The accident on board an Akula II class Russian nuclear submarine last Saturday, which killed 20 people and injured several others, is a major embarrassment for Russia as it tries to rebuild its once mighty military forces. From all accounts, the mishap was caused by Freon — a poisonous gas that puts out fires by removing oxygen from the air — which leaked from fire extinguishers when they unexpectedly switched on in the submarine’s nose. For India, this couldn’t have happened at a worse time, as this submarine is earmarked for transfer to the Indian Navy next year, and Indian Navy personnel are going through their paces to train aboard the vessel.
Since the mid-80s, India has been trying to develop a nuclear submarine based on the Soviet Charlie II-class design. But very little progress has obviously been made in the Indian Navy’s secretive Advanced Technology Vessel (ATV) project to provide nuclear propulsion for Indian submarines. The biggest technical hurdle is the miniaturisation of a nuclear power plant that could be mounted on a submarine’s hull. Hopefully, the recent success reported from test centres like the Indira Gandhi Centre For Atomic Research, Kalpakkam, will help the ATV project gather some much-needed steam. The Navy is keen to gain first-hand experience in the operations, deployment, and maintenance of its three nuclear submarines being built at the Mazagaon docks in Mumbai before they are operationalised. The last time the Navy operated a nuclear submarine was in the late 1980s — on a leased Russian Charlie class vessel.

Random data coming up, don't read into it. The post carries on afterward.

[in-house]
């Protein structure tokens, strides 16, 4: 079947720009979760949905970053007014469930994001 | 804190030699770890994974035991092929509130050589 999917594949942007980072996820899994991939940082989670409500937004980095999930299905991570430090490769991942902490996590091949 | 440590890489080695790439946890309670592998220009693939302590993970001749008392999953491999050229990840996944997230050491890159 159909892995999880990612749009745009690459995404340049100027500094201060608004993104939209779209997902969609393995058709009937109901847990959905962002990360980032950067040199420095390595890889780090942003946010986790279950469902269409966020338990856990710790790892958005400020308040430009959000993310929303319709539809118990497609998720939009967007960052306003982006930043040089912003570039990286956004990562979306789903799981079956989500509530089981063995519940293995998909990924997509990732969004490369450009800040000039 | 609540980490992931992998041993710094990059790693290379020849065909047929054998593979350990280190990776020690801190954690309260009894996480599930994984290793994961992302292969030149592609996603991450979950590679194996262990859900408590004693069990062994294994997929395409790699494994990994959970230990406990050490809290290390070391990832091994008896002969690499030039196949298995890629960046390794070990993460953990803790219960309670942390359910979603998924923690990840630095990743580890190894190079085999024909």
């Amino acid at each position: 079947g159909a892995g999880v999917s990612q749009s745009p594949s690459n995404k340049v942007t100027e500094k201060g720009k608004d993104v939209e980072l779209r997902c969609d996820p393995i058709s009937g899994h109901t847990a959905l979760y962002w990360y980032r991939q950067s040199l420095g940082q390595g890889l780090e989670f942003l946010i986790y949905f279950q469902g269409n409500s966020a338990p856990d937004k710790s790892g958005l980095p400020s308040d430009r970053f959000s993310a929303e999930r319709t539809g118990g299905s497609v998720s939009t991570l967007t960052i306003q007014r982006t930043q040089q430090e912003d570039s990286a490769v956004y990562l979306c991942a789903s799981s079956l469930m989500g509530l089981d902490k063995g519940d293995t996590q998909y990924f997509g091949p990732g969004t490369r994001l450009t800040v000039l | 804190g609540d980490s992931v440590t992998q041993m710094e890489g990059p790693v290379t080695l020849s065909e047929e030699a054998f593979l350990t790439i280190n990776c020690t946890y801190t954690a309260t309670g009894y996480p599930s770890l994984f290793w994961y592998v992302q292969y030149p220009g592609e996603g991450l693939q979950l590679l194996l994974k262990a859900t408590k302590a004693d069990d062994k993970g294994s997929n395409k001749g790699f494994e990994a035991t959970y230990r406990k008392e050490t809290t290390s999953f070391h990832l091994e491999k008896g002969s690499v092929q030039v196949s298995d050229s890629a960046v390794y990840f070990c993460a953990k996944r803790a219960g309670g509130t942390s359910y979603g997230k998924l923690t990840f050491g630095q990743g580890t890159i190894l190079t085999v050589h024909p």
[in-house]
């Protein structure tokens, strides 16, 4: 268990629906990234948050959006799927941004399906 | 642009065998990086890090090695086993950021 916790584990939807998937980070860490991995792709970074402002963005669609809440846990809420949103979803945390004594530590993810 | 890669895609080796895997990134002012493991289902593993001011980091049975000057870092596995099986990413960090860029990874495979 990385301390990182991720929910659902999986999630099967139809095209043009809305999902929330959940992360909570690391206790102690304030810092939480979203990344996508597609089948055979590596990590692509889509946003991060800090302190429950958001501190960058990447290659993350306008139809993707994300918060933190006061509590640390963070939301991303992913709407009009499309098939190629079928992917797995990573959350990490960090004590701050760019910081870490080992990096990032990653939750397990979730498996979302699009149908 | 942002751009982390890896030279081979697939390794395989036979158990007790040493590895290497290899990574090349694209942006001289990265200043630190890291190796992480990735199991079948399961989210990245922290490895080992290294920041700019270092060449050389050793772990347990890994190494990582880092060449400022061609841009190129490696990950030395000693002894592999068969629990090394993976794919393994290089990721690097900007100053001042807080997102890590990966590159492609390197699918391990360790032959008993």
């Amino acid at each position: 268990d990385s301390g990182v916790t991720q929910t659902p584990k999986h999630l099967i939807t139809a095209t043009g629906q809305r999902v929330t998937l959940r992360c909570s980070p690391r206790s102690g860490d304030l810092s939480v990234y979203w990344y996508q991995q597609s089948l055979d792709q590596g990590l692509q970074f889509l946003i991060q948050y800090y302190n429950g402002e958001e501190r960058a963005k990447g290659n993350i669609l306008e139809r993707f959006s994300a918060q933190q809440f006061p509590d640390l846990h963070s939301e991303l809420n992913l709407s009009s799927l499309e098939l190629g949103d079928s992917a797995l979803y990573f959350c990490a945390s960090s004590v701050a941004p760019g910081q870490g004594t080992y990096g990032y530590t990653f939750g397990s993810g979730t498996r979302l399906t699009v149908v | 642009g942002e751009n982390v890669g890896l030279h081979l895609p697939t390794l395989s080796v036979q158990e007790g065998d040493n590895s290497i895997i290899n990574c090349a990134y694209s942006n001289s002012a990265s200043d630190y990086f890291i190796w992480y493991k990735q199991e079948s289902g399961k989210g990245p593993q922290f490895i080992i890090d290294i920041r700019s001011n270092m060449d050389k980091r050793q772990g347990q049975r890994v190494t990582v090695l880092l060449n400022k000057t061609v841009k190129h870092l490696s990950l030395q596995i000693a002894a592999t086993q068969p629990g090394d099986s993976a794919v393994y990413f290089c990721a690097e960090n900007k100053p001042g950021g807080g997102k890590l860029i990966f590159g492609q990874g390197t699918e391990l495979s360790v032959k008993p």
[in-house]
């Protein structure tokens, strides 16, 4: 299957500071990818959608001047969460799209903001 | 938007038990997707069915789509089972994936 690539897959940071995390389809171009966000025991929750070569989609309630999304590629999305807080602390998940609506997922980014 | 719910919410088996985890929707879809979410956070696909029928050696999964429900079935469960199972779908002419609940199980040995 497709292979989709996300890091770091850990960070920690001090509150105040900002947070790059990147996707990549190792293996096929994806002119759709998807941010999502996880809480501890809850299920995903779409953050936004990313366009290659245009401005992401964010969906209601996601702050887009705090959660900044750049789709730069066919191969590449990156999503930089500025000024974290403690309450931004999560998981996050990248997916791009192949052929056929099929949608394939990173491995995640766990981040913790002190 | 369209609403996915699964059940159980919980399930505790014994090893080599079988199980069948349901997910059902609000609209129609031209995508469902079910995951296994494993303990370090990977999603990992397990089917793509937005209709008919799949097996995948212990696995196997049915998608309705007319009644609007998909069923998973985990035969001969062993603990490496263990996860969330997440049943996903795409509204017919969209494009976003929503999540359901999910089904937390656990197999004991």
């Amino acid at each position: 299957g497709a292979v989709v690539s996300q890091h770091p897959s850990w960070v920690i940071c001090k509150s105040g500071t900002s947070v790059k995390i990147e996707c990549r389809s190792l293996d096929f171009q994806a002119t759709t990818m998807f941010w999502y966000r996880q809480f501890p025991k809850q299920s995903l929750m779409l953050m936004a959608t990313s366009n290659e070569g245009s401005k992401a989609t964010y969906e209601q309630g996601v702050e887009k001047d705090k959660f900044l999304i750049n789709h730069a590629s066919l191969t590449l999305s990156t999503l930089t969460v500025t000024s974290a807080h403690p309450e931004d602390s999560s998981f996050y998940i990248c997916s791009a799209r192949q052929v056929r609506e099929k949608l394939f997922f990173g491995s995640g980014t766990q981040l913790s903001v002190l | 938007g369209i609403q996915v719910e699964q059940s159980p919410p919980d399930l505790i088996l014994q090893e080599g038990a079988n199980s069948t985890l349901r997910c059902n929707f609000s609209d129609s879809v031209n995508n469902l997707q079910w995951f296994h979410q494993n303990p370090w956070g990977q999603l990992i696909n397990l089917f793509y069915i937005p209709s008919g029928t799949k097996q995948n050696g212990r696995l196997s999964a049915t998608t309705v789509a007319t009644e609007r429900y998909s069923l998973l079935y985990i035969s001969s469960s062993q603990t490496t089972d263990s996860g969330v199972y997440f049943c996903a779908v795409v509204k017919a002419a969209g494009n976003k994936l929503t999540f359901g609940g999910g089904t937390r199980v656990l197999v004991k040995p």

Last Saturday’s accident, however, puts question marks over the new submarine’s reliability and Russia’s attempts to jack up its price. Cash-strapped Russia is obviously eager to promote its weapon sales to developing countries, and India, as one of its oldest customers, is a key market. But that is no excuse for Moscow to raise costs midway in its defence deals with New Delhi. This happened earlier in the Sukhoi-30MKI fighter contracts, and more recently with the Gorshkov aircraft carrier. While cost escalation is an inarguable factor, sudden price revisions like these smack of iniquity. Not that India is in a position to bargain, as nuclear submarines form a crucial component of New Delhi’s ‘minimum credible deterrent’ posture. India has no choice when it comes to projecting its sea power effectively in the Indian Ocean region, which has become strategically even more important after 9/11.